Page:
Proposals to regulate political debate would be ‘nightmare’ to enforce, says Flanagan

Former minister for justice sceptical of proposals on latest round of electoral reform

The former minister for justice said he believed ‘the courts may be reluctant to become involved in monitoring the behaviour of election candidates and adjudicating on statements made in the heat of a campaign’. File photograph: Garrett White/Collins

The former minister for justice said he believed ‘the courts may be reluctant to become involved in monitoring the behaviour of election candidates and adjudicating on statements made in the heat of a campaign’. File photograph: Garrett White/Collins

 

Former Minister for Justice Charlie Flanagan has raised concern over recommendations in a draft report on electoral reform saying they would be a “nightmare” to enforce.

He was responding to an Irish Times report on proposals for the development of guidelines and standards for political debate during elections as well as sanctions for parties and candidates involved in “discriminatory actions or rhetoric”.

The Oireachtas Committee on Housing, Local Government and Heritage has been conducting pre-legislative scrutiny of the Electoral Reform Bill 2020.

The Bill includes plans for a new electoral commission, an overhaul of the electoral register and the regulation of online political advertising.

The committee is to produce a report on its scrutiny of the proposed law.

An early draft of the report was prepared by Oireachtas officials based on contributions to committee meetings by various stakeholders, along with written submissions.

The draft includes a recommendation that the new electoral commission would be mandated “to develop guidelines and standards governing political discourse during referendum and electoral events”.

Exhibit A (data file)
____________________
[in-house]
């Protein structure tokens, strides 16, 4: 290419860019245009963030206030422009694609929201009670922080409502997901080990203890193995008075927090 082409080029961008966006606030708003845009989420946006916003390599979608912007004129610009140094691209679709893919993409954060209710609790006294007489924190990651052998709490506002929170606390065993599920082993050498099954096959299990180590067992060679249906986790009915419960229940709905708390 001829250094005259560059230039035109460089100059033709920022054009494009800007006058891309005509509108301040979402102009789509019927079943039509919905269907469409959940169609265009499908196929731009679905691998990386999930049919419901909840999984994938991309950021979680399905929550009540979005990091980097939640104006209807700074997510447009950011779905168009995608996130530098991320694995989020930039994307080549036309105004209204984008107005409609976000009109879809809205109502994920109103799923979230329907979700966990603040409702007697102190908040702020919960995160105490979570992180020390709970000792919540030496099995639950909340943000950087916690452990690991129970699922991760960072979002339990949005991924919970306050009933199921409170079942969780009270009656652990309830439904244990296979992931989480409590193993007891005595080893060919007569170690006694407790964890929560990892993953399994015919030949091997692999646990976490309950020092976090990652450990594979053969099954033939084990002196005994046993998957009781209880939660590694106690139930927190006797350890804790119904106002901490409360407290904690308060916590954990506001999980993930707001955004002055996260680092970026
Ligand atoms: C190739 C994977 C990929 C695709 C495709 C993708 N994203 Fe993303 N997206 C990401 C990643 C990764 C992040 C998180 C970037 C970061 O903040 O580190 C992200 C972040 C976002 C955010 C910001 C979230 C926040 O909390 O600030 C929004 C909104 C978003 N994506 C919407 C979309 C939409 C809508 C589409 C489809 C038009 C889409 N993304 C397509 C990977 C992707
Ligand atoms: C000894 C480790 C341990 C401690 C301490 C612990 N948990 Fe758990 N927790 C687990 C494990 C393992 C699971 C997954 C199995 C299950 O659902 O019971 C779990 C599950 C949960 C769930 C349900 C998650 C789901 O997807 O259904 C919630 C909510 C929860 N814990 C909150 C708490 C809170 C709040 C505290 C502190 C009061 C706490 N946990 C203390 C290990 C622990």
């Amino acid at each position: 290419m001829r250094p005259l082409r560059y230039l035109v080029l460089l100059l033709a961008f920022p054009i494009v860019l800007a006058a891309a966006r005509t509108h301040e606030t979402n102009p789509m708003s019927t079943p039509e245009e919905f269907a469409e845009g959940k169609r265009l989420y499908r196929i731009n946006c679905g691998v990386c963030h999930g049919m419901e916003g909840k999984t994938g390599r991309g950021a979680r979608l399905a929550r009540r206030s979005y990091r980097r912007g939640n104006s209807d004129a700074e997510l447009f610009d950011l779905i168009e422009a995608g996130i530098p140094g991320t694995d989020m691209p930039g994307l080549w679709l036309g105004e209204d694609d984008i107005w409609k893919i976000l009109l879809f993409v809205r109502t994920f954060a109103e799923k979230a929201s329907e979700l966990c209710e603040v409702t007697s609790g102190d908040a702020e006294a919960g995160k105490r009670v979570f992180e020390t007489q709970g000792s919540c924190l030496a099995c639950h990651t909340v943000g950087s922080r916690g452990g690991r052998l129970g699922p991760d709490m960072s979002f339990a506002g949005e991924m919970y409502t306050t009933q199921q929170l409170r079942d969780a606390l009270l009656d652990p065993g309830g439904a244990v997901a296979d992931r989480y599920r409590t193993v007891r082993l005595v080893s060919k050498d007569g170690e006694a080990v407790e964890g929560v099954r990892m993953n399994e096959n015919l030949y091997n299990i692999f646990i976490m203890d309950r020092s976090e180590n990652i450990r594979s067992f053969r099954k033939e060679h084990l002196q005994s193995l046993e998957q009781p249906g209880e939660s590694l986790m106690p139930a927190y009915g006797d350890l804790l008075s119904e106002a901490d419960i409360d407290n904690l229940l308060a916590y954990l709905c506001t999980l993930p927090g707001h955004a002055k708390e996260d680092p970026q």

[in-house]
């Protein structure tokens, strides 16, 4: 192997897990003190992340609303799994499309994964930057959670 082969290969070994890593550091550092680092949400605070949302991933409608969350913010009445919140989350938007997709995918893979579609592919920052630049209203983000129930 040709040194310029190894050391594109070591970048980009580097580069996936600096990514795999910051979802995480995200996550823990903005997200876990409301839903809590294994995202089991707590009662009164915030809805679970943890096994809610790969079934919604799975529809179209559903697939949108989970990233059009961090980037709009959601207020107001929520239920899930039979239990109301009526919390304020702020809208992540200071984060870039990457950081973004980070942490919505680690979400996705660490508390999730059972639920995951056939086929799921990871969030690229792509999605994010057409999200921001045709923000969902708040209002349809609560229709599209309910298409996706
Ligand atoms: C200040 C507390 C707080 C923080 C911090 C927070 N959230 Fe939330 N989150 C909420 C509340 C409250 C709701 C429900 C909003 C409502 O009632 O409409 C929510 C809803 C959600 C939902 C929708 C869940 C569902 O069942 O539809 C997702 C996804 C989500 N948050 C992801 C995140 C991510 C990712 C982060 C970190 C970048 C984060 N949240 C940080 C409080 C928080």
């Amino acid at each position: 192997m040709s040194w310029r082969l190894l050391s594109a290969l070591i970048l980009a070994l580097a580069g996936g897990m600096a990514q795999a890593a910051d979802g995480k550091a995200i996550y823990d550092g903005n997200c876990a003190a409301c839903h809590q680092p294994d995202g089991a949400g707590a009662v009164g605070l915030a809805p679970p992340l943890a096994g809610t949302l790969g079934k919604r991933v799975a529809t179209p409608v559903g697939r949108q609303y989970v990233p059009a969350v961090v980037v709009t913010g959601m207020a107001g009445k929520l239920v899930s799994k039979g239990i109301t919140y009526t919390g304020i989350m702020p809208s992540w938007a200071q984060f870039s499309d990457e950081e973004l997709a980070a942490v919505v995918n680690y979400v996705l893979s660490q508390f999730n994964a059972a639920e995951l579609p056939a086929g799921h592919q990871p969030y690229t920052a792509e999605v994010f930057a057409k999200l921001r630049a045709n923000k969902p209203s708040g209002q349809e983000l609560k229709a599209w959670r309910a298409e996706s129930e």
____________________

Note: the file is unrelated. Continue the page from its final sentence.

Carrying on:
Another recommendation is that “the proposed Bill provide for the sanctioning of political parties or candidates who engage in discriminatory actions or rhetoric”.

The draft report does not offer a suggestion of what the sanctions should be or how they would be enforced.

In a Twitter post Fine Gael TD Mr Flanagan said he hasn’t seen the draft report but argued that the recommendations would be “a recipe for chaos and disarray during already heated campaigns”.

He said implementing them would be “challenging enough” and enforcement would be “a nightmare”.

‘Grim prospect’

Mr Flanagan also suggested it could lead to election campaigns being conducted through the courts which he said would be a “grim prospect”.

He also told The Irish Times: “We need to tread very carefully on these matters” and he suggested “constitutional issues arise also”.

The Laois-Offaly TD added: “I feel the courts may be reluctant to become involved in monitoring the behaviour of election candidates and adjudicating on statements made in the heat of a campaign.”

It is understood that the draft Committee report had not had direct input from TDs and Senators as yet and that the recommendations are subject to change.

Committee members had until Wednesday to submit amendments to the draft report ahead of discussions next week aimed at finalising the document.

One source suggested that there would be “difficulties” in implementing such recommendations questioning how breaches would be decided upon.

They also said that recommendations that do not offer detail on how they would be implemented are less likely to be taken on board by the Government as it drafts the final legislation.